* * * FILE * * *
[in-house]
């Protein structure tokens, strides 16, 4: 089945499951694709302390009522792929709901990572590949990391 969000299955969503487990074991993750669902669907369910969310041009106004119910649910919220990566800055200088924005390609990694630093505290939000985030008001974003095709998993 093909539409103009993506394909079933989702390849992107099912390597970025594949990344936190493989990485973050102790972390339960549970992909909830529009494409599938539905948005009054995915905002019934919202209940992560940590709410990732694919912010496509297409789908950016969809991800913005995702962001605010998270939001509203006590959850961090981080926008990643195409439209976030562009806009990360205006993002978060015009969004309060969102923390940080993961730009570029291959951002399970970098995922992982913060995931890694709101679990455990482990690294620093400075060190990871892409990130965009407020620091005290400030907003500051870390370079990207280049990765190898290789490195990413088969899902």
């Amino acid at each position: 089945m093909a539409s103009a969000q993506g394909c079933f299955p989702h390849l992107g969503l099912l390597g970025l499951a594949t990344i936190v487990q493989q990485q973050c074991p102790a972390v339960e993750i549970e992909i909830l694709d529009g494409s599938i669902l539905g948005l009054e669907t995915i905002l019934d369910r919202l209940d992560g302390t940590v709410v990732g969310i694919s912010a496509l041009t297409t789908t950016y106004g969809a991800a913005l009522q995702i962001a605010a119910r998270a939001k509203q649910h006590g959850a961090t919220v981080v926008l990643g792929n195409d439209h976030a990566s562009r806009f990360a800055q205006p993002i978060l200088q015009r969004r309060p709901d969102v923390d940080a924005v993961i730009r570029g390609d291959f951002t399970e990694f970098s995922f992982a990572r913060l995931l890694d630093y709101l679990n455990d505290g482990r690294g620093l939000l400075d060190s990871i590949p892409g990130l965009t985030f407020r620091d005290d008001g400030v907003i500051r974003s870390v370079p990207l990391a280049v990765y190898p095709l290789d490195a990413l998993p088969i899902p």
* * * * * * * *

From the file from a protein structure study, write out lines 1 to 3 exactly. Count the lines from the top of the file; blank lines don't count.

[in-house]
């Protein structure tokens, strides 16, 4: 089945499951694709302390009522792929709901990572590949990391 969000299955969503487990074991993750669902669907369910969310041009106004119910649910919220990566800055200088924005390609990694630093505290939000985030008001974003095709998993 093909539409103009993506394909079933989702390849992107099912390597970025594949990344936190493989990485973050102790972390339960549970992909909830529009494409599938539905948005009054995915905002019934919202209940992560940590709410990732694919912010496509297409789908950016969809991800913005995702962001605010998270939001509203006590959850961090981080926008990643195409439209976030562009806009990360205006993002978060015009969004309060969102923390940080993961730009570029291959951002399970970098995922992982913060995931890694709101679990455990482990690294620093400075060190990871892409990130965009407020620091005290400030907003500051870390370079990207280049990765190898290789490195990413088969899902």
């Amino acid at each position: 089945m093909a539409s103009a969000q993506g394909c079933f299955p989702h390849l992107g969503l099912l390597g970025l499951a594949t990344i936190v487990q493989q990485q973050c074991p102790a972390v339960e993750i549970e992909i909830l694709d529009g494409s599938i669902l539905g948005l009054e669907t995915i905002l019934d369910r919202l209940d992560g302390t940590v709410v990732g969310i694919s912010a496509l041009t297409t789908t950016y106004g969809a991800a913005l009522q995702i962001a605010a119910r998270a939001k509203q649910h006590g959850a961090t919220v981080v926008l990643g792929n195409d439209h976030a990566s562009r806009f990360a800055q205006p993002i978060l200088q015009r969004r309060p709901d969102v923390d940080a924005v993961i730009r570029g390609d291959f951002t399970e990694f970098s995922f992982a990572r913060l995931l890694d630093y709101l679990n455990d505290g482990r690294g620093l939000l400075d060190s990871i590949p892409g990130l965009t985030f407020r620091d005290d008001g400030v907003i500051r974003s870390v370079p990207l990391a280049v990765y190898p095709l290789d490195a990413l998993p088969i899902p």